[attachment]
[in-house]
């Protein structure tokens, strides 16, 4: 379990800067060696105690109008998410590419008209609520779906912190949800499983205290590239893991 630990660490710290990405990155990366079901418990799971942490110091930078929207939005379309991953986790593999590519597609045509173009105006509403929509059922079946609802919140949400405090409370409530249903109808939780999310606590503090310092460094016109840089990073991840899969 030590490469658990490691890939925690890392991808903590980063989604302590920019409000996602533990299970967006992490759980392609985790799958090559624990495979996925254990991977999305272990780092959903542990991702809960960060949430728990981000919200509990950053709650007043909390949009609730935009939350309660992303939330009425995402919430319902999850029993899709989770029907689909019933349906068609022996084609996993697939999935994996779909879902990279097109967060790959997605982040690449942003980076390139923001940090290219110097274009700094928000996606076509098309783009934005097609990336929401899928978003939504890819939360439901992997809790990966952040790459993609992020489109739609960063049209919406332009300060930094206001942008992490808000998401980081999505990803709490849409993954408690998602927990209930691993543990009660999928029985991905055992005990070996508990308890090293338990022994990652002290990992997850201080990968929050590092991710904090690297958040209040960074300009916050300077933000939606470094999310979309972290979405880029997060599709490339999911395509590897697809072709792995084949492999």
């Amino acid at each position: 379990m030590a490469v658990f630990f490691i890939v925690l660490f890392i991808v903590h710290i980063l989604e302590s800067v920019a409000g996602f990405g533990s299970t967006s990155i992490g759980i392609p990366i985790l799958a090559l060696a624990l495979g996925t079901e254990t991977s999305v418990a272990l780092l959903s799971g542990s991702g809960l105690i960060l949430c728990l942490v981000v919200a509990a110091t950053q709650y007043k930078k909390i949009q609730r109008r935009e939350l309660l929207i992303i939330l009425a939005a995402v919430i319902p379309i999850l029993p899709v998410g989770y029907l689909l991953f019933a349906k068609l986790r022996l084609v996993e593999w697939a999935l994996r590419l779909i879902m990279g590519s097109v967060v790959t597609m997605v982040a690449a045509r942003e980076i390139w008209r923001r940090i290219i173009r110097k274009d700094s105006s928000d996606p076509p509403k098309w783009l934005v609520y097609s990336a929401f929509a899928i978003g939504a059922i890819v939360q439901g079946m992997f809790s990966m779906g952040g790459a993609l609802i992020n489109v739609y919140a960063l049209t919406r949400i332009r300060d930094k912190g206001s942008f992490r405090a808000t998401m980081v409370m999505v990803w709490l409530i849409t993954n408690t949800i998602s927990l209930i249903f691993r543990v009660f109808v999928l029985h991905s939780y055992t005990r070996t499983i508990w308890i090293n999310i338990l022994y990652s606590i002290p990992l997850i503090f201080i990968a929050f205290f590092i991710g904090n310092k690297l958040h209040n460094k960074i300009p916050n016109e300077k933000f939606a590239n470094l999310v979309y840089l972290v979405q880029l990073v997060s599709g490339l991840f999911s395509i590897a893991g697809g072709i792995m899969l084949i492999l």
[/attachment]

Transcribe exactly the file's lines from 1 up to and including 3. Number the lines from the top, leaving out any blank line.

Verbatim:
[in-house]
């Protein structure tokens, strides 16, 4: 379990800067060696105690109008998410590419008209609520779906912190949800499983205290590239893991 630990660490710290990405990155990366079901418990799971942490110091930078929207939005379309991953986790593999590519597609045509173009105006509403929509059922079946609802919140949400405090409370409530249903109808939780999310606590503090310092460094016109840089990073991840899969 030590490469658990490691890939925690890392991808903590980063989604302590920019409000996602533990299970967006992490759980392609985790799958090559624990495979996925254990991977999305272990780092959903542990991702809960960060949430728990981000919200509990950053709650007043909390949009609730935009939350309660992303939330009425995402919430319902999850029993899709989770029907689909019933349906068609022996084609996993697939999935994996779909879902990279097109967060790959997605982040690449942003980076390139923001940090290219110097274009700094928000996606076509098309783009934005097609990336929401899928978003939504890819939360439901992997809790990966952040790459993609992020489109739609960063049209919406332009300060930094206001942008992490808000998401980081999505990803709490849409993954408690998602927990209930691993543990009660999928029985991905055992005990070996508990308890090293338990022994990652002290990992997850201080990968929050590092991710904090690297958040209040960074300009916050300077933000939606470094999310979309972290979405880029997060599709490339999911395509590897697809072709792995084949492999």
């Amino acid at each position: 379990m030590a490469v658990f630990f490691i890939v925690l660490f890392i991808v903590h710290i980063l989604e302590s800067v920019a409000g996602f990405g533990s299970t967006s990155i992490g759980i392609p990366i985790l799958a090559l060696a624990l495979g996925t079901e254990t991977s999305v418990a272990l780092l959903s799971g542990s991702g809960l105690i960060l949430c728990l942490v981000v919200a509990a110091t950053q709650y007043k930078k909390i949009q609730r109008r935009e939350l309660l929207i992303i939330l009425a939005a995402v919430i319902p379309i999850l029993p899709v998410g989770y029907l689909l991953f019933a349906k068609l986790r022996l084609v996993e593999w697939a999935l994996r590419l779909i879902m990279g590519s097109v967060v790959t597609m997605v982040a690449a045509r942003e980076i390139w008209r923001r940090i290219i173009r110097k274009d700094s105006s928000d996606p076509p509403k098309w783009l934005v609520y097609s990336a929401f929509a899928i978003g939504a059922i890819v939360q439901g079946m992997f809790s990966m779906g952040g790459a993609l609802i992020n489109v739609y919140a960063l049209t919406r949400i332009r300060d930094k912190g206001s942008f992490r405090a808000t998401m980081v409370m999505v990803w709490l409530i849409t993954n408690t949800i998602s927990l209930i249903f691993r543990v009660f109808v999928l029985h991905s939780y055992t005990r070996t499983i508990w308890i090293n999310i338990l022994y990652s606590i002290p990992l997850i503090f201080i990968a929050f205290f590092i991710g904090n310092k690297l958040h209040n460094k960074i300009p916050n016109e300077k933000f939606a590239n470094l999310v979309y840089l972290v979405q880029l990073v997060s599709g490339l991840f999911s395509i590897a893991g697809g072709i792995m899969l084949i492999l």